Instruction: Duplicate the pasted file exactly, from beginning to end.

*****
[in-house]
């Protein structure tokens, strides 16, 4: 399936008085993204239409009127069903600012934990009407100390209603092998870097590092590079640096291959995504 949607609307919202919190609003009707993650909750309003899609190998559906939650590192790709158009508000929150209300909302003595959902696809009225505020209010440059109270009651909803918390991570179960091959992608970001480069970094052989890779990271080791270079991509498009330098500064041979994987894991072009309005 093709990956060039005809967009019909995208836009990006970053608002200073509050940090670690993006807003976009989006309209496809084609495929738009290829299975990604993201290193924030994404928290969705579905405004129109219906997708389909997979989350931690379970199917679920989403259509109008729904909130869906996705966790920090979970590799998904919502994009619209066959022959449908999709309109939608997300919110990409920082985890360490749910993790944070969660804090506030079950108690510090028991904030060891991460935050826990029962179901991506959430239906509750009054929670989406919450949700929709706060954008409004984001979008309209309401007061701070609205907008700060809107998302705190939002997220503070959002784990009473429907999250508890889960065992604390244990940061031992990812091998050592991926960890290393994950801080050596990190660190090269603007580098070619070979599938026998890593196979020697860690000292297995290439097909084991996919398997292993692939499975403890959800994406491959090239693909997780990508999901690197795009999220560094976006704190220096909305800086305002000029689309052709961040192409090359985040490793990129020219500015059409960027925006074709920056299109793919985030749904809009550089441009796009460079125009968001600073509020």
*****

[in-house]
């Protein structure tokens, strides 16, 4: 399936008085993204239409009127069903600012934990009407100390209603092998870097590092590079640096291959995504 949607609307919202919190609003009707993650909750309003899609190998559906939650590192790709158009508000929150209300909302003595959902696809009225505020209010440059109270009651909803918390991570179960091959992608970001480069970094052989890779990271080791270079991509498009330098500064041979994987894991072009309005 093709990956060039005809967009019909995208836009990006970053608002200073509050940090670690993006807003976009989006309209496809084609495929738009290829299975990604993201290193924030994404928290969705579905405004129109219906997708389909997979989350931690379970199917679920989403259509109008729904909130869906996705966790920090979970590799998904919502994009619209066959022959449908999709309109939608997300919110990409920082985890360490749910993790944070969660804090506030079950108690510090028991904030060891991460935050826990029962179901991506959430239906509750009054929670989406919450949700929709706060954008409004984001979008309209309401007061701070609205907008700060809107998302705190939002997220503070959002784990009473429907999250508890889960065992604390244990940061031992990812091998050592991926960890290393994950801080050596990190660190090269603007580098070619070979599938026998890593196979020697860690000292297995290439097909084991996919398997292993692939499975403890959800994406491959090239693909997780990508999901690197795009999220560094976006704190220096909305800086305002000029689309052709961040192409090359985040490793990129020219500015059409960027925006074709920056299109793919985030749904809009550089441009796009460079125009968001600073509020």